5.) Outbound Logistics

Whether you are shipping products locally, nationally or even worldwide, you rely on your infrastructure to get your products out to your market on-time, in full. With consumer habits continuing to change, it’s vital that organisations continue to offer a responsive service that is agile enough to keep up with constantly changing demands. Unfortunately it’s no longer acceptable to wait long periods of time for goods or services – we typically expect products to arrive almost instantaneously after confirming our order. So how agile is your manufacturing process? Can it handle the need for build-to-order or configure-to-order capabilities?

As part of the broadening of electronics manufacturing services (EMS) companies' remits, many of them now have processes and procedures in place to enable products to be built to an embryo level and then dynamically adapted to meet customers’ requirements. These services can also be key elements in OEMs make-or-buy decision processes. With regard to getting the tested, packaged products to your customers, unless you have your own transport to manage deliveries, you will probably already be outsourcing this function to a third party courier.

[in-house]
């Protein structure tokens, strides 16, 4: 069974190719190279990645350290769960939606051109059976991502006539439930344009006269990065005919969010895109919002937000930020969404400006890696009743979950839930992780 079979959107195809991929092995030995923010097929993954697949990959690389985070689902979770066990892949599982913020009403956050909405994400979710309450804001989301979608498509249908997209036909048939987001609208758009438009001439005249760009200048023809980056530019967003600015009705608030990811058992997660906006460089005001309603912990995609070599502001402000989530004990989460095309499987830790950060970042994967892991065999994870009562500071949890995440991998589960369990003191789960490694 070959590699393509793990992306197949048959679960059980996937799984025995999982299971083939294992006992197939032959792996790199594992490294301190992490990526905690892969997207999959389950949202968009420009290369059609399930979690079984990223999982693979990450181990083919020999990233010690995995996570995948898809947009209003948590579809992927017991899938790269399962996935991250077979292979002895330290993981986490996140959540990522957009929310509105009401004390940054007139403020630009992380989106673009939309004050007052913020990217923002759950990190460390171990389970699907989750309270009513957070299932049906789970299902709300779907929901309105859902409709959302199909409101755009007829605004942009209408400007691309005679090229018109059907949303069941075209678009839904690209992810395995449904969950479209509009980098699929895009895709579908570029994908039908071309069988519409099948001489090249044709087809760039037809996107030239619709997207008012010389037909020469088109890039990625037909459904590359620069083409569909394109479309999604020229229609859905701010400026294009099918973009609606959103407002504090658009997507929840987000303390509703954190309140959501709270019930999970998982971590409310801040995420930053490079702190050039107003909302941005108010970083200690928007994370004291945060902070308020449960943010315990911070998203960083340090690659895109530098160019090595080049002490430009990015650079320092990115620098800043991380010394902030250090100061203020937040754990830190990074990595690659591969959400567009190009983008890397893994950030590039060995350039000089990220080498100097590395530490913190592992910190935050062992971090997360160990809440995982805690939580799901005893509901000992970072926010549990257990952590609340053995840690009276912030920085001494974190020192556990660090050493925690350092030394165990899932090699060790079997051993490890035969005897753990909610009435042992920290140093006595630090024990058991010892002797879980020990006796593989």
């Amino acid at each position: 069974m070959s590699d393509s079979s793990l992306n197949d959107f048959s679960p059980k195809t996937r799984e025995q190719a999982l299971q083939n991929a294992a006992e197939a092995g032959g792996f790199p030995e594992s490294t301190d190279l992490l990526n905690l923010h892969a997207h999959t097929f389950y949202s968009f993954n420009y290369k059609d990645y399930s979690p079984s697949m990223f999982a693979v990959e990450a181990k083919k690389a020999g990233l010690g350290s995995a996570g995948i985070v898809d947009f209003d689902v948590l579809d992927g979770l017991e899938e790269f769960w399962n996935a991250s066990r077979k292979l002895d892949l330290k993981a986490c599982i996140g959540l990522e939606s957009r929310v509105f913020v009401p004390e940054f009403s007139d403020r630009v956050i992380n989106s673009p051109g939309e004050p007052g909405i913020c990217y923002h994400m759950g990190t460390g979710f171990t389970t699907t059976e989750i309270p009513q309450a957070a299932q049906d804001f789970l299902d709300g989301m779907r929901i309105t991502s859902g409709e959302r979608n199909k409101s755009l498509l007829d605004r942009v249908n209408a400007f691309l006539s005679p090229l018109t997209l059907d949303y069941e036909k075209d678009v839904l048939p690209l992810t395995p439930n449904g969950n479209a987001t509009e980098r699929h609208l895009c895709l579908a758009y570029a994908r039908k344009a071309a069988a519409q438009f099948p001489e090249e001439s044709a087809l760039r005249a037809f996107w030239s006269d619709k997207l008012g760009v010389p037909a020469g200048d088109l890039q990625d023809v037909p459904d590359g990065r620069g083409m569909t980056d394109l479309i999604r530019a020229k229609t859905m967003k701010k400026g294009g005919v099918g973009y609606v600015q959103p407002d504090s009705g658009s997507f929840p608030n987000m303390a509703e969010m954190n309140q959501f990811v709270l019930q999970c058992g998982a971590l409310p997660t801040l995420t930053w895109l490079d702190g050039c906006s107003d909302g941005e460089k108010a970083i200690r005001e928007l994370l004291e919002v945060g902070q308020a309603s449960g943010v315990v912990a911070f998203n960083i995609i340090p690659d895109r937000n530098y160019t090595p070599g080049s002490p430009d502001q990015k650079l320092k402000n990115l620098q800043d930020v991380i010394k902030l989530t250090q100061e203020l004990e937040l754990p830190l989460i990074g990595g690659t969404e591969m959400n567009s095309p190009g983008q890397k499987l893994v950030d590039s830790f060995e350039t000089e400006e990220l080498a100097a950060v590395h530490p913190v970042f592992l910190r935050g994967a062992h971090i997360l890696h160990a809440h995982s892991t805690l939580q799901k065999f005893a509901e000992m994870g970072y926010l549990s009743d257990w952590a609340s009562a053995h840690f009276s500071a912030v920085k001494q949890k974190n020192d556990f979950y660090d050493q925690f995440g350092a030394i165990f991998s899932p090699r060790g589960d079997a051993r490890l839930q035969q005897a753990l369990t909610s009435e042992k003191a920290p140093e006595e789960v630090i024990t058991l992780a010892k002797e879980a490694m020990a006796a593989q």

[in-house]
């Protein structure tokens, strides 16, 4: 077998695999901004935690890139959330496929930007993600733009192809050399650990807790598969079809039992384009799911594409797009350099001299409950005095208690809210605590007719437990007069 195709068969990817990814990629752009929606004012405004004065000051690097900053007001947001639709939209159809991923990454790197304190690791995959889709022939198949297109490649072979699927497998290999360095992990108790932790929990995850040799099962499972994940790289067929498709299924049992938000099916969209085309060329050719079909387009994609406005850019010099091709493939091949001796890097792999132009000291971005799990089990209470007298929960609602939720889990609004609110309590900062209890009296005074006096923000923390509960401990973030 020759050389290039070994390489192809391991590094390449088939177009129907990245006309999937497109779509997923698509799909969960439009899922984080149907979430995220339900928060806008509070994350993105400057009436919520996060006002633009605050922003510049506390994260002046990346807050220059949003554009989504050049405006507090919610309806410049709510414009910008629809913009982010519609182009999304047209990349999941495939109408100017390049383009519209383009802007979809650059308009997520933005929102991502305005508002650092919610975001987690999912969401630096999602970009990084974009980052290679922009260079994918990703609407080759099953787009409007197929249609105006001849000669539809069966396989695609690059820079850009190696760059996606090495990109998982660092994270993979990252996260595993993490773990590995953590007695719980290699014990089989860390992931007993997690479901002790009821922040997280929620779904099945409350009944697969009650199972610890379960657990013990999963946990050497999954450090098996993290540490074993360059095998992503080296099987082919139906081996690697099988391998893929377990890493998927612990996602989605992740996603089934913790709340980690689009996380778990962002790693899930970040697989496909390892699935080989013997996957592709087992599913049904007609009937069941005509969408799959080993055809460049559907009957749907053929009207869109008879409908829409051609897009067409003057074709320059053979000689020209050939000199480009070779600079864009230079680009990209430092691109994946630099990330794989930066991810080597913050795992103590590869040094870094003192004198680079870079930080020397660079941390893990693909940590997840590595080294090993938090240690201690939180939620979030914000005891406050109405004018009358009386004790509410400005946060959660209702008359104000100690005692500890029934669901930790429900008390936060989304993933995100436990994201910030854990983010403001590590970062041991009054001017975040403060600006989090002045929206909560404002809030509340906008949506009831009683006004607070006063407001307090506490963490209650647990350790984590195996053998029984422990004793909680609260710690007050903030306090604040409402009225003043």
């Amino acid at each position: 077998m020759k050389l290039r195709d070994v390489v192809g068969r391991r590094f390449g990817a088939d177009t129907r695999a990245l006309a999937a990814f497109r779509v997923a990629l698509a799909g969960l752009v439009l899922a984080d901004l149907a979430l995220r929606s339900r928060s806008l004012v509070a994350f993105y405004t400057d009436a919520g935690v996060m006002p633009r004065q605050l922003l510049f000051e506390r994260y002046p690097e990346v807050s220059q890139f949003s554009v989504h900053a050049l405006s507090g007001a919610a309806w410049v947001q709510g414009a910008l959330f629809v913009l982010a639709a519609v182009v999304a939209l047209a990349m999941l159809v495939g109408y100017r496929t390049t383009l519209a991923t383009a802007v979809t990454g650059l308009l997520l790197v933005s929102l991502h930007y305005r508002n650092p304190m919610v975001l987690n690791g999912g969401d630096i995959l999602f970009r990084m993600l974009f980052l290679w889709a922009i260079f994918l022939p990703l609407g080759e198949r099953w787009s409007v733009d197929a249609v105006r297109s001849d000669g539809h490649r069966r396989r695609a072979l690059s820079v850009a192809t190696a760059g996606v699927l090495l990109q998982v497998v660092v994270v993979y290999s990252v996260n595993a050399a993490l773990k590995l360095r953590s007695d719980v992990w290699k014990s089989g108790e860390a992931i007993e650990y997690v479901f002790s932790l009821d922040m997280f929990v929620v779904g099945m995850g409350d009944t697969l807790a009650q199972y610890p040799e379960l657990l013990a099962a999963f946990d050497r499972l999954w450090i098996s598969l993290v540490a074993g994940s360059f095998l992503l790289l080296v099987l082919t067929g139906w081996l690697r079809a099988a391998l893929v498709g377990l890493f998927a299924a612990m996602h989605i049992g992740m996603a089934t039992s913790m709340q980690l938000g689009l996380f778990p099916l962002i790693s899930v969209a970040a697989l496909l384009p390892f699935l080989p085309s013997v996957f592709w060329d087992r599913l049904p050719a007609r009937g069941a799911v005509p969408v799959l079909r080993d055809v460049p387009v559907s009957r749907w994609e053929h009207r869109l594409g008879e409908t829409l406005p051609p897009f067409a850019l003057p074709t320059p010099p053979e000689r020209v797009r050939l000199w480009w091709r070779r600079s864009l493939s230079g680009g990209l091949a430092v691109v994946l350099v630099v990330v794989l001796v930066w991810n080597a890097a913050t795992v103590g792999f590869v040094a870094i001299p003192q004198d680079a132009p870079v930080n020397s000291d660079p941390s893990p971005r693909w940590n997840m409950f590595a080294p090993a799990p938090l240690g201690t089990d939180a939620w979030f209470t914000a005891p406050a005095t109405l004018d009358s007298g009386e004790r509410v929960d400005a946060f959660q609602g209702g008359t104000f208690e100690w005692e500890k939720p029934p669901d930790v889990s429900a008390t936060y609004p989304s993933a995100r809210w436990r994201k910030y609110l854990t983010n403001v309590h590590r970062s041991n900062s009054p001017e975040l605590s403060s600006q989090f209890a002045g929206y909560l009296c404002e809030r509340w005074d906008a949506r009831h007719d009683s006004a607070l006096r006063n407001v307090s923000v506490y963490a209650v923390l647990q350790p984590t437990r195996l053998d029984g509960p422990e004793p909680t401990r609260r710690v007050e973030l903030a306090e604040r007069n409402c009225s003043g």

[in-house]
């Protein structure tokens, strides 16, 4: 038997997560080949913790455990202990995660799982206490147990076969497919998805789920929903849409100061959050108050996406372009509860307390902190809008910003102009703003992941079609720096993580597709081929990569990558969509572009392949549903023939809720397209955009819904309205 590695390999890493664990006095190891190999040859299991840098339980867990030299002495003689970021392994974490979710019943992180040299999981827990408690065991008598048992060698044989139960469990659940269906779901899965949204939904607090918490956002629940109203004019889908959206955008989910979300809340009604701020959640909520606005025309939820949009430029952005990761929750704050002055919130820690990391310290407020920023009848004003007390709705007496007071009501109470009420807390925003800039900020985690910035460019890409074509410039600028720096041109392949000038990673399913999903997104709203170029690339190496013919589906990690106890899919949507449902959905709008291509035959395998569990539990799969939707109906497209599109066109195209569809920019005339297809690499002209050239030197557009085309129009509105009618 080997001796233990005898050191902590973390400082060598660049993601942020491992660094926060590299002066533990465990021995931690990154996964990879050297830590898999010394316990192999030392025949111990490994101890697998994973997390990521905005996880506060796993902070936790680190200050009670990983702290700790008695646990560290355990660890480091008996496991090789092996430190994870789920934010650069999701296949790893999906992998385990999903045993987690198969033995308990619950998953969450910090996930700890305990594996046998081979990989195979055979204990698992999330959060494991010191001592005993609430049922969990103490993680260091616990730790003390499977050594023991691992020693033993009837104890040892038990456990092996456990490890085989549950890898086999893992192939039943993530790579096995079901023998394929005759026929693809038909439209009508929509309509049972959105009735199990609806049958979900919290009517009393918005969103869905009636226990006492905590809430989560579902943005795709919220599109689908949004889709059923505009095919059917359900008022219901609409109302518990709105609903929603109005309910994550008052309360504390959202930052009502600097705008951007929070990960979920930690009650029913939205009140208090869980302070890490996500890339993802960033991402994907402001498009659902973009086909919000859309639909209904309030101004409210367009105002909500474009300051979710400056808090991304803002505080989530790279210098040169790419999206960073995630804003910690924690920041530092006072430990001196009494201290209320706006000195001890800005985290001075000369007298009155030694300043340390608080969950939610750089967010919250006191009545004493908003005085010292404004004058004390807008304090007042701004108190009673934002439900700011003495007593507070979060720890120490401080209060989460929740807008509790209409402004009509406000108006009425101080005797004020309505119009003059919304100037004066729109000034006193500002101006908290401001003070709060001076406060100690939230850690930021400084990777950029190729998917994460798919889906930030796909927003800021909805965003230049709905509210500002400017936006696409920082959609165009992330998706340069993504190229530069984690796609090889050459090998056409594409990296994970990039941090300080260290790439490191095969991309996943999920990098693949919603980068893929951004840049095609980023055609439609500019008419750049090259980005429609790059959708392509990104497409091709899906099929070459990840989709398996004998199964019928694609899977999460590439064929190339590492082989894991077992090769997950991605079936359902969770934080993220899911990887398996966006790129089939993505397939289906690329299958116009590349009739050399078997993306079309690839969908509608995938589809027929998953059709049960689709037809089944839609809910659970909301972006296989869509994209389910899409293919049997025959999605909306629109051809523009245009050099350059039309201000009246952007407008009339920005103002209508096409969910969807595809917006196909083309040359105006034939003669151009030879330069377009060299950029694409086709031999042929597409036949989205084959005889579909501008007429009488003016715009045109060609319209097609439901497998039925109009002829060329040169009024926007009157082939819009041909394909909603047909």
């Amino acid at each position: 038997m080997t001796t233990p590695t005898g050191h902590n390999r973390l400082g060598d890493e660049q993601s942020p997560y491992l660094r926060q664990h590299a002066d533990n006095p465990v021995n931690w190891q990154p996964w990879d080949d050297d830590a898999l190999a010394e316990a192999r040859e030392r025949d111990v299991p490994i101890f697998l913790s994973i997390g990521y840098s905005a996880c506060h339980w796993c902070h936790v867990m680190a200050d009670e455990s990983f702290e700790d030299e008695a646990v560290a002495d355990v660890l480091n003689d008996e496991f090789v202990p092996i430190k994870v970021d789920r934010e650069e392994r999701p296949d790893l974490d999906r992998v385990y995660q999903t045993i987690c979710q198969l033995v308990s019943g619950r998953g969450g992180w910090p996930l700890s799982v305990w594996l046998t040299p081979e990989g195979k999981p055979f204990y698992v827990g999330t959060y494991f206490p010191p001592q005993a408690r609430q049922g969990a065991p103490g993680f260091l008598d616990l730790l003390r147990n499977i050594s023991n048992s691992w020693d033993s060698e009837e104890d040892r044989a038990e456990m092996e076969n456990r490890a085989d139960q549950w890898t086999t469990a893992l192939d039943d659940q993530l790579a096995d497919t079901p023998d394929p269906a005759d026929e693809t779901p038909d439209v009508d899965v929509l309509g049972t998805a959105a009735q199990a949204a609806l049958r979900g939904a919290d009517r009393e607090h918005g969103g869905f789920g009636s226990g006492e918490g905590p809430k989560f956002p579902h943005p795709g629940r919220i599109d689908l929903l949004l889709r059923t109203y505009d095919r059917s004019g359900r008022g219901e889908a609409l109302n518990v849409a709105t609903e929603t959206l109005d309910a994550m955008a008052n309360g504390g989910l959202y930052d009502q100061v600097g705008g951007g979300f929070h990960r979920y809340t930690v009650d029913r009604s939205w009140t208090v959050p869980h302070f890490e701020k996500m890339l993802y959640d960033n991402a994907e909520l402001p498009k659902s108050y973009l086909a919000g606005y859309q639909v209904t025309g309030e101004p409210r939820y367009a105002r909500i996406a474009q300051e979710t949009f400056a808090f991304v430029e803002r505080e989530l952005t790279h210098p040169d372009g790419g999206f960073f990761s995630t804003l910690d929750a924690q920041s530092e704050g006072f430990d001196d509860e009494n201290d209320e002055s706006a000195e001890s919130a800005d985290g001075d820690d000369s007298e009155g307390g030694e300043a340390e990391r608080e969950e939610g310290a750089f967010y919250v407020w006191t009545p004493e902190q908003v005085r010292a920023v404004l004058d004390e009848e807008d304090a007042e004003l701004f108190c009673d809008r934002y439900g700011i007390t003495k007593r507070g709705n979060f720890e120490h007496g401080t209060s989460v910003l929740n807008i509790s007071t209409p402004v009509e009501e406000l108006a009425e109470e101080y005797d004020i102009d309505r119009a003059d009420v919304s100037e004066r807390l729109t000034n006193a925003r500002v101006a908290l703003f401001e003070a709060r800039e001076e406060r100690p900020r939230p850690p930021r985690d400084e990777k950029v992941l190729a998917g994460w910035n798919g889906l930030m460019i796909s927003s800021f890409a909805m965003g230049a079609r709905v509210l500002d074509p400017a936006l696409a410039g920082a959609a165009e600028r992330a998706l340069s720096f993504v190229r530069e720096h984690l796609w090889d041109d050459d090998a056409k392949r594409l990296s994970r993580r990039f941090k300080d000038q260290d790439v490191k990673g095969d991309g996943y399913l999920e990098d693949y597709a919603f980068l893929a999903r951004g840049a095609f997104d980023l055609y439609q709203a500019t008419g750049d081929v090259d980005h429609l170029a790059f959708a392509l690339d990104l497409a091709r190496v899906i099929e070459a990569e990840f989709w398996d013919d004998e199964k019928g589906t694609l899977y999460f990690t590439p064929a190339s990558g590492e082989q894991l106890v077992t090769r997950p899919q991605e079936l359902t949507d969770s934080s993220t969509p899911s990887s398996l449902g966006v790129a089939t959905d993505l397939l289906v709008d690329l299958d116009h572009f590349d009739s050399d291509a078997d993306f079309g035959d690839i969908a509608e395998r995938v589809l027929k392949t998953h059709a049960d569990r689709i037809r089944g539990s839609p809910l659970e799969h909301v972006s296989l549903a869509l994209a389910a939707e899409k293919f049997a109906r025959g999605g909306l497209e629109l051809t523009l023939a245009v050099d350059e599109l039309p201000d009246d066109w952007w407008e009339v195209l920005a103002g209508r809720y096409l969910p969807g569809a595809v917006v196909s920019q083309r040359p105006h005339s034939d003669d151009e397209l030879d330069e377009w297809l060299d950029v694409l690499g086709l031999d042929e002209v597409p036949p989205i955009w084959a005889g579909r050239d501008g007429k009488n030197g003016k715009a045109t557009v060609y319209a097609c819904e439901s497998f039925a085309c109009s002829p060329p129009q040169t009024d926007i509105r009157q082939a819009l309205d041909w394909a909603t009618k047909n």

6.) Sales and Marketing

How much of your time and effort is being spent on sale and marketing activities? Hopefully the answer is the majority – if it’s not you need to question why. Without constant awareness of the market your products are sold into and the benefits they create you could well struggle to attract new customers – and the consequences of this are ‘far from ideal!’

Hopefully this blog post has posed more questions to you than it has answered. This was the intention as only you will know what is currently consuming the majority of your time and which costs require careful control within your organisation. You will also understand your market better than anyone else and why your customers continue to select you over those others around you.

Back in 1973, Peter Drucker stressed the importance of ‘customer orientation’ to the success of a company. He was quoted as saying that the purpose of a company is “to create a customer. Therefore the business has two — and only two — basic functions: marketing and innovation. Marketing and innovation produce results: all the rest are costs.”

As an OEM it’s down to you to determine which activities within your business are continuing to cost you time and money and which will help you create more customers.

Image by: Melitron

Topics: EMS, Best Practice

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About the Author

Neil Sharp
Neil Sharp
Previously holding sales, account management and customer service roles, Neil has over 18 years’ experience within the Electronics Manufacturing Services industry. Neil heads up the marketing departme...read more